The news media plays the same game, with its unrelenting agenda to force cultural acceptance of homosexual marriage. From the predictable prophets of the left, to those who we had once thought were on the right like Fox’s Shepard Smith, almost all champion homosexuality and suggest no qualitative or moral difference between heterosexual and same-sex marriage. “Family friendly” drag queen contests on military posts sponsored by federal dollars are celebrated. Families with children raised by transgender, bisexual, or homosexual parents are presented as normal. Counseling to address gender identity issues or same-sex attraction is trashed as unscientific and hateful – even, in some places like California, outlawed altogether.
Political elites – both Democrats and Republicans – are no different. Republicans like Majority Leader McConnell and Speaker Boehner will occasionally throw a rhetorical bone to their constituents on the issue, but they’ll never direct real political capital toward efforts to promote traditional marriage or to preserve states’ rights on the issue. Looking at the number of homosexuals working as congressional staff, the acceptance of federal efforts to celebrate homosexuality, and other telling factors, all reflect where the political elites are personally on this issue. And their wholesale silence over the impending Supreme Court decision on homosexual marriage is especially telling.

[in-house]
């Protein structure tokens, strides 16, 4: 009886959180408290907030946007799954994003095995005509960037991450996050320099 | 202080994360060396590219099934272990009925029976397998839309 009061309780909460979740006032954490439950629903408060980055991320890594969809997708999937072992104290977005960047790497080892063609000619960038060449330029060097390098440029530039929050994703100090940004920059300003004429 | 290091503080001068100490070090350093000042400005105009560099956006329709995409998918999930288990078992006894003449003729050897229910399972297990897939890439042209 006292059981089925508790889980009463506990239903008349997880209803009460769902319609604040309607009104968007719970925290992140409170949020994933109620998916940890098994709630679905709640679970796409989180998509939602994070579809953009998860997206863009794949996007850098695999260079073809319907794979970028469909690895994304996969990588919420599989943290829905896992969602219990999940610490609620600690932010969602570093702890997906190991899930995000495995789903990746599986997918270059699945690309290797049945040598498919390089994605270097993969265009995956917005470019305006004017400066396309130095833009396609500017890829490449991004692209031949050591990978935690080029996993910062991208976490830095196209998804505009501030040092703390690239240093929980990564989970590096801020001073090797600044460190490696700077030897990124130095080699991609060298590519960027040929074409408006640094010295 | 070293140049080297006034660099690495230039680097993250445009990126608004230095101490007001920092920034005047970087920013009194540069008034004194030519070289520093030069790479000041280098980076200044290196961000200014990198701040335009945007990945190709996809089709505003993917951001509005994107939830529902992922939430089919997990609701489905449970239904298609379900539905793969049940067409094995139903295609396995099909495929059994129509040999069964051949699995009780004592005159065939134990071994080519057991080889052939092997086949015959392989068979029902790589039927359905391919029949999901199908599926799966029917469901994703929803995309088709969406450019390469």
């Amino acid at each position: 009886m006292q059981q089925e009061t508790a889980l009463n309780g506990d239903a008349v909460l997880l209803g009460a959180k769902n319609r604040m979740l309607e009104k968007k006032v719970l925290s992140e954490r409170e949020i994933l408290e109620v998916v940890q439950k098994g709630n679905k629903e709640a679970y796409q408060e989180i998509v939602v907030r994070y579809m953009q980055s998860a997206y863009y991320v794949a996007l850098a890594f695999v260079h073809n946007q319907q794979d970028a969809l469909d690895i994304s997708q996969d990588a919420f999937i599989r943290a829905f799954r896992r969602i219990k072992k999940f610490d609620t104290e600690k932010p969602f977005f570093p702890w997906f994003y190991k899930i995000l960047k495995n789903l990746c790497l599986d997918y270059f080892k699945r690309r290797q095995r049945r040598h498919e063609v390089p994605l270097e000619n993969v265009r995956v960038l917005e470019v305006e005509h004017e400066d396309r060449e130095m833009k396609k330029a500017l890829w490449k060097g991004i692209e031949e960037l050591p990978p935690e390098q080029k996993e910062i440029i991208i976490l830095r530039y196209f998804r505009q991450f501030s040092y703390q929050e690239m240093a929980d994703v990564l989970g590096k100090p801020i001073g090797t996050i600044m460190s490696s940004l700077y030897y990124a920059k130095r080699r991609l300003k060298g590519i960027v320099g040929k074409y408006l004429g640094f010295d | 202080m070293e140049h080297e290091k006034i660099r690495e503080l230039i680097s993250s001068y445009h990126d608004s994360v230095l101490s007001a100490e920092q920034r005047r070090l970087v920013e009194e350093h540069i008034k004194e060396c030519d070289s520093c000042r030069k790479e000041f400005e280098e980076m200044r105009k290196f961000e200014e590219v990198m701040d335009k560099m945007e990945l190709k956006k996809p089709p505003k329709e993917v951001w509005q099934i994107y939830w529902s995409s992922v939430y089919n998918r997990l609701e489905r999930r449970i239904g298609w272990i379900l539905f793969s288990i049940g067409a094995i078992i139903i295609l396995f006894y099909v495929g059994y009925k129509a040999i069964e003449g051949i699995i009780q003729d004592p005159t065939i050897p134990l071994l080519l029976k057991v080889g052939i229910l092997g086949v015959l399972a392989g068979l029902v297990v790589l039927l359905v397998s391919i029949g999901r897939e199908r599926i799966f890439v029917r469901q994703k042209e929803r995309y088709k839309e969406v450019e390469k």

Advertisement – story continues below
In the face of a population that has historically embraced traditional marriage and rejected same-sex relationships, what has empowered the homosexual-pushing political and media elites to such an extent that allies of true marriage are running for cover?
Without a doubt, there are a number of enablers; but the federal judiciary is a central driver. As other articles (Part I, Part II, Part III, Part IV, Part V, and Part VI) in the “Building the Resistance to Same-Sex Marriage” series have convincingly explained, the federal judiciary has largely abandoned any pretext of following the drafters’ intent with respect to the Constitution and its Amendments as applied to same-sex marriage. Apparently, these judges believe the oath they have taken requires no deference to the Constitution’s plain meaning.